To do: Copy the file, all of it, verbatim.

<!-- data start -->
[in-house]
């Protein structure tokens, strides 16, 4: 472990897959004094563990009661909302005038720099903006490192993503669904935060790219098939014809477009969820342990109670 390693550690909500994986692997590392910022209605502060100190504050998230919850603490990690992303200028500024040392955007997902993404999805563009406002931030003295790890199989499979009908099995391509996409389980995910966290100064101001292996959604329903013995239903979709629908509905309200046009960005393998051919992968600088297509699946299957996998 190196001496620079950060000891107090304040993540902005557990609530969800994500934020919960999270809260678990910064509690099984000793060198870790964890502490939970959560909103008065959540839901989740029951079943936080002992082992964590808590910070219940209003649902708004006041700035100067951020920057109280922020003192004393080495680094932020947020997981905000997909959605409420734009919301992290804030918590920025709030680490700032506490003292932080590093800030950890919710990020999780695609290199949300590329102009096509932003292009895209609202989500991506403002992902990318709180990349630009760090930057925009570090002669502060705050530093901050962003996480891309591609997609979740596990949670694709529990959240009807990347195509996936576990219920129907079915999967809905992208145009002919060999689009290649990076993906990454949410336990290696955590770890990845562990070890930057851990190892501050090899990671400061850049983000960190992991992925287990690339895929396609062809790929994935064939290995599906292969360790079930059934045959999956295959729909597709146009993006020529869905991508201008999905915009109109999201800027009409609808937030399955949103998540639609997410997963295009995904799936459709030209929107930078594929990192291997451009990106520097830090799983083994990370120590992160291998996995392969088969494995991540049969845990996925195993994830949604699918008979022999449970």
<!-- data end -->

[in-house]
């Protein structure tokens, strides 16, 4: 472990897959004094563990009661909302005038720099903006490192993503669904935060790219098939014809477009969820342990109670 390693550690909500994986692997590392910022209605502060100190504050998230919850603490990690992303200028500024040392955007997902993404999805563009406002931030003295790890199989499979009908099995391509996409389980995910966290100064101001292996959604329903013995239903979709629908509905309200046009960005393998051919992968600088297509699946299957996998 190196001496620079950060000891107090304040993540902005557990609530969800994500934020919960999270809260678990910064509690099984000793060198870790964890502490939970959560909103008065959540839901989740029951079943936080002992082992964590808590910070219940209003649902708004006041700035100067951020920057109280922020003192004393080495680094932020947020997981905000997909959605409420734009919301992290804030918590920025709030680490700032506490003292932080590093800030950890919710990020999780695609290199949300590329102009096509932003292009895209609202989500991506403002992902990318709180990349630009760090930057925009570090002669502060705050530093901050962003996480891309591609997609979740596990949670694709529990959240009807990347195509996936576990219920129907079915999967809905992208145009002919060999689009290649990076993906990454949410336990290696955590770890990845562990070890930057851990190892501050090899990671400061850049983000960190992991992925287990690339895929396609062809790929994935064939290995599906292969360790079930059934045959999956295959729909597709146009993006020529869905991508201008999905915009109109999201800027009409609808937030399955949103998540639609997410997963295009995904799936459709030209929107930078594929990192291997451009990106520097830090799983083994990370120590992160291998996995392969088969494995991540049969845990996925195993994830949604699918008979022999449970």